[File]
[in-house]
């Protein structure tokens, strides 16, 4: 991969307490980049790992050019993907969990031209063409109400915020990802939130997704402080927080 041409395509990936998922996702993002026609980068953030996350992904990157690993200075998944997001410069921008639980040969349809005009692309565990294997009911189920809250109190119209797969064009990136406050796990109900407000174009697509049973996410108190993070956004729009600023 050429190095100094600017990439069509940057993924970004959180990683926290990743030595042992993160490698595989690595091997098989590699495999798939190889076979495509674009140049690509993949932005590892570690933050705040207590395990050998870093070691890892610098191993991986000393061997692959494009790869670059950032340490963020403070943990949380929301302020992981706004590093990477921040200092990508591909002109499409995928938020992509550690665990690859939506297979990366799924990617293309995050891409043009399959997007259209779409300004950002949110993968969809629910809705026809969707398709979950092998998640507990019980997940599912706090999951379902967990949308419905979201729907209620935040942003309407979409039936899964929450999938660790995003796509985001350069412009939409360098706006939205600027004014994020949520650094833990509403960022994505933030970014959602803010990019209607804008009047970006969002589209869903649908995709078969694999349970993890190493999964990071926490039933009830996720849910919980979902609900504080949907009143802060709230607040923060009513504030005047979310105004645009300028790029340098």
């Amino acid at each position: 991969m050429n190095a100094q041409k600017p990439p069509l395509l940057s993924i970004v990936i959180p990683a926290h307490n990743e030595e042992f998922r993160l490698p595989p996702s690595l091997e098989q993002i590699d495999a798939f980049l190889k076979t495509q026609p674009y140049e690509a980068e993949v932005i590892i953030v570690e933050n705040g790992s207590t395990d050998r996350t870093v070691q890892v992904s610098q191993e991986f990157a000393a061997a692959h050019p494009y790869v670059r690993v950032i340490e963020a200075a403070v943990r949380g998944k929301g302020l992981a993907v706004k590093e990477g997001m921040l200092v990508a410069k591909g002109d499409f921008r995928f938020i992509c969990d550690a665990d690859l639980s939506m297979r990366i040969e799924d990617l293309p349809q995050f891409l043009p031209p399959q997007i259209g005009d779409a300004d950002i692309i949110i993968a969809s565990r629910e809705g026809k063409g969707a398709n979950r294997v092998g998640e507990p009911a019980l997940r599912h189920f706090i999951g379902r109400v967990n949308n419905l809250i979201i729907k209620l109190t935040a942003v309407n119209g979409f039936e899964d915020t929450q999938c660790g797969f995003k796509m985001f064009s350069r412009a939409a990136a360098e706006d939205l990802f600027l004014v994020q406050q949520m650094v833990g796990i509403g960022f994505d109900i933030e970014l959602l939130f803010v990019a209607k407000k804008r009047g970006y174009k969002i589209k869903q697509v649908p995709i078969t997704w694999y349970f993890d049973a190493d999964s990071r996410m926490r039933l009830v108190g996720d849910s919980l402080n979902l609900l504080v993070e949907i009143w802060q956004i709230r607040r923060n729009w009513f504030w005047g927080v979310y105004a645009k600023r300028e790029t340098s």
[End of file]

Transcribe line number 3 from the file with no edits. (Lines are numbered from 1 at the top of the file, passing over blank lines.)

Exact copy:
């Amino acid at each position: 991969m050429n190095a100094q041409k600017p990439p069509l395509l940057s993924i970004v990936i959180p990683a926290h307490n990743e030595e042992f998922r993160l490698p595989p996702s690595l091997e098989q993002i590699d495999a798939f980049l190889k076979t495509q026609p674009y140049e690509a980068e993949v932005i590892i953030v570690e933050n705040g790992s207590t395990d050998r996350t870093v070691q890892v992904s610098q191993e991986f990157a000393a061997a692959h050019p494009y790869v670059r690993v950032i340490e963020a200075a403070v943990r949380g998944k929301g302020l992981a993907v706004k590093e990477g997001m921040l200092v990508a410069k591909g002109d499409f921008r995928f938020i992509c969990d550690a665990d690859l639980s939506m297979r990366i040969e799924d990617l293309p349809q995050f891409l043009p031209p399959q997007i259209g005009d779409a300004d950002i692309i949110i993968a969809s565990r629910e809705g026809k063409g969707a398709n979950r294997v092998g998640e507990p009911a019980l997940r599912h189920f706090i999951g379902r109400v967990n949308n419905l809250i979201i729907k209620l109190t935040a942003v309407n119209g979409f039936e899964d915020t929450q999938c660790g797969f995003k796509m985001f064009s350069r412009a939409a990136a360098e706006d939205l990802f600027l004014v994020q406050q949520m650094v833990g796990i509403g960022f994505d109900i933030e970014l959602l939130f803010v990019a209607k407000k804008r009047g970006y174009k969002i589209k869903q697509v649908p995709i078969t997704w694999y349970f993890d049973a190493d999964s990071r996410m926490r039933l009830v108190g996720d849910s919980l402080n979902l609900l504080v993070e949907i009143w802060q956004i709230r607040r923060n729009w009513f504030w005047g927080v979310y105004a645009k600023r300028e790029t340098s």